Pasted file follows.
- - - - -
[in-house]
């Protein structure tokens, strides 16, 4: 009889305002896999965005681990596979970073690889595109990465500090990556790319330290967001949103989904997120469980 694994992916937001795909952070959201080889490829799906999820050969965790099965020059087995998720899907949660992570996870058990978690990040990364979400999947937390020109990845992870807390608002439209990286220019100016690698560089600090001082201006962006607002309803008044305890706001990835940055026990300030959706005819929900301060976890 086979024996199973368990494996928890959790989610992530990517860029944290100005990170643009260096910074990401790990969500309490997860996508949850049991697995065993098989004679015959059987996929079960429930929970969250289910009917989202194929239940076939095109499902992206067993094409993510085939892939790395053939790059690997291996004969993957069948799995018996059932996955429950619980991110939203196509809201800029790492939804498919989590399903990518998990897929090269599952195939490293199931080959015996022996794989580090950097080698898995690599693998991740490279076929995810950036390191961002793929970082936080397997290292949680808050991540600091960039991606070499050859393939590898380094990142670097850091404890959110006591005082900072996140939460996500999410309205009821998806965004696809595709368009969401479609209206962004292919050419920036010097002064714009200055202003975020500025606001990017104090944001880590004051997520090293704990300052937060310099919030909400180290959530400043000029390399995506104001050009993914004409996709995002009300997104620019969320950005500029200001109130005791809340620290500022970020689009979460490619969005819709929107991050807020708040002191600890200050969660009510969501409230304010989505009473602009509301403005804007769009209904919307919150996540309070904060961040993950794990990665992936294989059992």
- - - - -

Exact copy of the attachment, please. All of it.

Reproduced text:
[in-house]
């Protein structure tokens, strides 16, 4: 009889305002896999965005681990596979970073690889595109990465500090990556790319330290967001949103989904997120469980 694994992916937001795909952070959201080889490829799906999820050969965790099965020059087995998720899907949660992570996870058990978690990040990364979400999947937390020109990845992870807390608002439209990286220019100016690698560089600090001082201006962006607002309803008044305890706001990835940055026990300030959706005819929900301060976890 086979024996199973368990494996928890959790989610992530990517860029944290100005990170643009260096910074990401790990969500309490997860996508949850049991697995065993098989004679015959059987996929079960429930929970969250289910009917989202194929239940076939095109499902992206067993094409993510085939892939790395053939790059690997291996004969993957069948799995018996059932996955429950619980991110939203196509809201800029790492939804498919989590399903990518998990897929090269599952195939490293199931080959015996022996794989580090950097080698898995690599693998991740490279076929995810950036390191961002793929970082936080397997290292949680808050991540600091960039991606070499050859393939590898380094990142670097850091404890959110006591005082900072996140939460996500999410309205009821998806965004696809595709368009969401479609209206962004292919050419920036010097002064714009200055202003975020500025606001990017104090944001880590004051997520090293704990300052937060310099919030909400180290959530400043000029390399995506104001050009993914004409996709995002009300997104620019969320950005500029200001109130005791809340620290500022970020689009979460490619969005819709929107991050807020708040002191600890200050969660009510969501409230304010989505009473602009509301403005804007769009209904919307919150996540309070904060961040993950794990990665992936294989059992």